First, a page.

F1 2018: Haas Career Mode Guide

The Haas F1 Team has only been on the grid for three years. Can you lead them to the front of the grid and claim their maiden championship?


Haas is a new name to Formula 1 fans, but it isn’t a new one in motor sport. Gene Haas formed a new NASCAR team in 2002 and has been winning races, and championships, ever since. Haas first submitted a bid to enter F1 in 2010 but failed. However, when the Marussia team collapsed during the 2014 season Haas purchased their Banbury, Oxfordshire headquarters and then took their place on the grid for the 2016 season.

Haas entered F1 with a little controversy behind them. To keep costs down they approached a lot of independent manufacturers to make parts for them, but their biggest relationship was with Ferrari, who supplied the power unit for the team as well as a lot other aspects of the overall package. Other midfield teams like McLaren were highly critical of just how similar Haas’ 2016 car was to the 2015 Ferrari. However, no formal complaint was submitted, and Haas’ relative success, a 6th place finish in their first race and 8th of 11 in the Constructors’ Championship, showed a more accessible way for new teams to enter Formula 1.

Haas are yet to win a race or even step on a podium, but they are now a firm fixture in the F1 midfield. They claimed 5th place in the 2018 Constructors’ Championship. Can you take them to the next level in F1 2018?

Expectations

Haas F1 expect “Lots Of Points” from you if you take a seat with them. That is understandable, they don’t want to slide backwards in the Constructors’ Championship. However, this car ranks fifth in overall vehicle performance, putting them right on the edge of the points if all goes well. This means that you will need to work hard and out-perform the car early on if you want to score good points every race. Haas also look for showmanship in their drivers. This means you should be poking fun at rivals and talking up your own performance when you get the chance in interviews.

If you really want to score “Lots Of Points” and drive Haas forward toward a championship then you’ll have to get involved in improving the car and developing aspects of the car to make it faster.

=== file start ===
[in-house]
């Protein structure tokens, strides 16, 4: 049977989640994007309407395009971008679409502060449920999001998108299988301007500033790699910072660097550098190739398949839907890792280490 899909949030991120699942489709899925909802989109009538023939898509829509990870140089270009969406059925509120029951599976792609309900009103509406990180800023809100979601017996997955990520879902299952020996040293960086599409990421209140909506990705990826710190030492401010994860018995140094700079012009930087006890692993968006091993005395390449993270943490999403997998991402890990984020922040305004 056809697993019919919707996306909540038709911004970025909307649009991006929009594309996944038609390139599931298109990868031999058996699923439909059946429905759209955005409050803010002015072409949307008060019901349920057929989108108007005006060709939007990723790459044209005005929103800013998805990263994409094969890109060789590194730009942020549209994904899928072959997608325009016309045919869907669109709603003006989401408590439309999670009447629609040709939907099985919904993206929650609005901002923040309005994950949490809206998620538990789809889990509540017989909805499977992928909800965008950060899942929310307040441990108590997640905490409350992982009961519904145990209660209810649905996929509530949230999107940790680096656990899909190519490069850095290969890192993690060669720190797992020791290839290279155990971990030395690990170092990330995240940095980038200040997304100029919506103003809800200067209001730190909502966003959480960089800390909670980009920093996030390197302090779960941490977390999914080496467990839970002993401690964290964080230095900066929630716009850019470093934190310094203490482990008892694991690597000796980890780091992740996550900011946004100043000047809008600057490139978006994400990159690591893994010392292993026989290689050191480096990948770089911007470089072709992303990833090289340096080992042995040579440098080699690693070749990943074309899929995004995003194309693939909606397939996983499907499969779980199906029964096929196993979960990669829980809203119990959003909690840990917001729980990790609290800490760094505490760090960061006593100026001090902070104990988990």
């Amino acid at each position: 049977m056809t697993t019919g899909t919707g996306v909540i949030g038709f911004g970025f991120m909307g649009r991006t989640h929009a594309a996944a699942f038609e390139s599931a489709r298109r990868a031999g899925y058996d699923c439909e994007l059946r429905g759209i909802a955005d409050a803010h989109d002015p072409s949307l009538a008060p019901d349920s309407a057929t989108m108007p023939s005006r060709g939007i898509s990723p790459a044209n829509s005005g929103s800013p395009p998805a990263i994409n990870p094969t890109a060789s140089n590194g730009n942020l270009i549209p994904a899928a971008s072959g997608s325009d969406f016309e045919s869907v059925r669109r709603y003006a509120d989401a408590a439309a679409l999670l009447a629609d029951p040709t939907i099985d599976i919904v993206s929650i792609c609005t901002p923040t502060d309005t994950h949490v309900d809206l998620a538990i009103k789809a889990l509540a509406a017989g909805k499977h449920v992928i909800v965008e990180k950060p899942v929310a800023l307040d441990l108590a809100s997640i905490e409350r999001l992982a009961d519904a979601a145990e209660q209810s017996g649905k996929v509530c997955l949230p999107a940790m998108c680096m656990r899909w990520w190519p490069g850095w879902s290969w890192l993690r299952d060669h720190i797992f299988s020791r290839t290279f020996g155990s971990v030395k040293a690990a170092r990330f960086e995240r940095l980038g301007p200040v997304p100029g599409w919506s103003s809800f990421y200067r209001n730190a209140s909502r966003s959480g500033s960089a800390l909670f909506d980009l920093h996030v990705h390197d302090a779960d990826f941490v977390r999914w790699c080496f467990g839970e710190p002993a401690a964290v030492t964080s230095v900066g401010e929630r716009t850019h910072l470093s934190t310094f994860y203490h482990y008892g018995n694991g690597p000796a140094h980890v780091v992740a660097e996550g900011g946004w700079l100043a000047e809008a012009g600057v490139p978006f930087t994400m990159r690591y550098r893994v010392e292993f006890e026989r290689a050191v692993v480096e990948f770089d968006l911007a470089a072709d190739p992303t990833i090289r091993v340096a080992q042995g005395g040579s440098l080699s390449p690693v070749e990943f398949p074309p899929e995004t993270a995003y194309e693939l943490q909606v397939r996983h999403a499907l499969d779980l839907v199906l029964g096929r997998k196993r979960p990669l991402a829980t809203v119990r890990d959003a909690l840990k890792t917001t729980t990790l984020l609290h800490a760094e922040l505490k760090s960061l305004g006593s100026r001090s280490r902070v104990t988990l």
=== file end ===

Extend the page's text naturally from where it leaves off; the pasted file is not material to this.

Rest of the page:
R&D

Haas have a very well-rounded package that doesn’t lack in any one single area. They rank 5th in chassis and powertrain, and 6th in aerodynamics. This means that you don’t immediately have to dive into one department to fix a problem as you do with several other teams, but are instead free to build up each department equally.

When you start a career with Haas you get 1,750 resource points to put straight to work. You can go straight to the aerodynamic department and order up a quality control modifier and both the opening minor upgrades if you like, or jump into the powertrain department to get the efficiency upgrade and the first minor upgrade too.

In each department you have a major upgrade within reach. But where are the ultimate ones? Let’s take a look at the unlocked R&D tree.

Haas’ ultimate upgrades are a long, hard, path away. you have to get through 5 minor and 2 major upgrades in any department to find an ultimate upgrade, and most are hidden down winding branches. This makes Haas a tougher team to improve than other midfield teams.

The Future

Haas’ inexperience & dependency on outside manufacturers is really made to work against them in F1 2018, and that is a very good thing. They may be a safe midfield team, but their development is trickier than other teams and means you as a driver have to work even harder to get them up the grid. Haas’ status as an all-rounder will mean that you avoid poor races and there are no tracks where the car becomes undrivable. You can log solid points almost everywhere, but bridging the gap to the big three teams will be a lot of hard work.

This means that a championship may be impossible until season 3 if you set your AI difficulty correctly, but that’s not a bad thing. Success without struggle is hollow, but Haas will provide you with that struggle in F1 2018.

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Toby Durant

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Deputy Editor at RealSport. A life-long gamer, I have been with RealSport since 2016 and spent time covering the world of Formula 1, NFL, and football for the site before expanding into esports.

 

I lead the site's coverage of motorsport titles with a particular focus on Formula 1. I also lead RealSport's Madden content while occasionally dipping my toe into Football Manager and esports coverage of Gfinity Series events.

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